The interstitial fluid pressure of the submucosa of the gastric fundus was monitored by means of Guyton's capsules in dogs anesthetized with pentobarbital. The intracapsular pressure (ICP) was measured during secretion produced by: a) hypertonic solutions placed inside the stomach; b) arterial hypertension (200 mmHg) applied during intra-arterial infusion of histamine, and c) intra-arterial infusion of acetylcholine. The first procedure did not modify the ICP. On the other hand, whenever interstitial fluid appeared in the gastric lumen during hypertension plus histamine, the mean ICP increased, mostly due to augmented capillary filtration. The hydraulic coefficient measured in these experiments was at least 4 orders of magnitude larger than the respective osmotic coefficient. The action of acetylcholine was complex: large doses enlarged the net capillary filtration, but small doses increased the mean ICP by muscle stimulation only. Contraction of the muscularis mucosae might be the most important mechanism underlying bulk flow of interstitial fluid in physiological conditions. It is concluded that hydraulic gradients across the epithelium might account for the "secretion" of "alkaline" juice.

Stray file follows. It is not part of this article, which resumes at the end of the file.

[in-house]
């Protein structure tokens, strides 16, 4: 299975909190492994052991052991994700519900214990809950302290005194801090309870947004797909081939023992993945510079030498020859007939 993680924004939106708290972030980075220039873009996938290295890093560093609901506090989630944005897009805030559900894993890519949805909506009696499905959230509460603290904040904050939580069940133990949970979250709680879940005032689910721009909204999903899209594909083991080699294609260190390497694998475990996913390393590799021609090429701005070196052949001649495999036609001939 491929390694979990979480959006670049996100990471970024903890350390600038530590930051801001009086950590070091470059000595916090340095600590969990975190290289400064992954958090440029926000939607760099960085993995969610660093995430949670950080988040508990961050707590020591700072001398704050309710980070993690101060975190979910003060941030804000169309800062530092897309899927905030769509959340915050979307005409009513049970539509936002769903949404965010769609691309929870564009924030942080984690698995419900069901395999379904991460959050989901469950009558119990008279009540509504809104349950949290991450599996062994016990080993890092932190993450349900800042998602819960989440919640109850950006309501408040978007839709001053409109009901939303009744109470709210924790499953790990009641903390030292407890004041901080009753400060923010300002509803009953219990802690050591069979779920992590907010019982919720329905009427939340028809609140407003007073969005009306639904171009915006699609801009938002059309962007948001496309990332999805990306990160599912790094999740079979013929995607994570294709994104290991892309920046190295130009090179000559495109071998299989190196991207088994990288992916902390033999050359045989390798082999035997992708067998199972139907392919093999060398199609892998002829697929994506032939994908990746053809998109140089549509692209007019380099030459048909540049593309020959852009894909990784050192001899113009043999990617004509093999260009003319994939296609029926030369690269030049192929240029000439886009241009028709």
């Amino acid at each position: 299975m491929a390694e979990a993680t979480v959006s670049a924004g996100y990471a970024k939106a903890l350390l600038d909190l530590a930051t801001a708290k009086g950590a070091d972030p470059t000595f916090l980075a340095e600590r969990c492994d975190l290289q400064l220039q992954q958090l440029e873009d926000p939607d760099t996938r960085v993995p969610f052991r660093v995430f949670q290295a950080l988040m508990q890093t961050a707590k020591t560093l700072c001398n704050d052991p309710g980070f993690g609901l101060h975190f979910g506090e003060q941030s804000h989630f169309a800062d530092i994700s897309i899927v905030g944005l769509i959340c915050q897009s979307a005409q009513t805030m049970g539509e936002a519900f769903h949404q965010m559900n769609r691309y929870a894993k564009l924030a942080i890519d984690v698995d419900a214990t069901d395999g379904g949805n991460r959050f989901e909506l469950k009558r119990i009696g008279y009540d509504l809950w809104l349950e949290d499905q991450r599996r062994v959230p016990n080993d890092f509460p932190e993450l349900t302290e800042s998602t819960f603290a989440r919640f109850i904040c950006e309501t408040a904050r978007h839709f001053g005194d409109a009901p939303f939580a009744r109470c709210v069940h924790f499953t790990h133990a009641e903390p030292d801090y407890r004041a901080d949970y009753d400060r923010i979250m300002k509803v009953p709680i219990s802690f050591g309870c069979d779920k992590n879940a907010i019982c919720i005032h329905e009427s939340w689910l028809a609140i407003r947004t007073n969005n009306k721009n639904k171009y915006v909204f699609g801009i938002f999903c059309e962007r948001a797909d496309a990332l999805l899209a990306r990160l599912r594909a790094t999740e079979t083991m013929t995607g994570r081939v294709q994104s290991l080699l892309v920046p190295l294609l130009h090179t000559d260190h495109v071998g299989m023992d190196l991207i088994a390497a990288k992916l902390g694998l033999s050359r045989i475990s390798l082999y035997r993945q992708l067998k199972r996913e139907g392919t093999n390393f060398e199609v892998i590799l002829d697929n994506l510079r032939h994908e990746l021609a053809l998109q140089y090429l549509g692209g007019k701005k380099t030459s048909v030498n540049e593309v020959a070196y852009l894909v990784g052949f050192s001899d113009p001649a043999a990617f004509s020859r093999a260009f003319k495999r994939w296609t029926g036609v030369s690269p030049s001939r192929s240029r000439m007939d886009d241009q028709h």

- Copyright © 1975 by American Physiological Society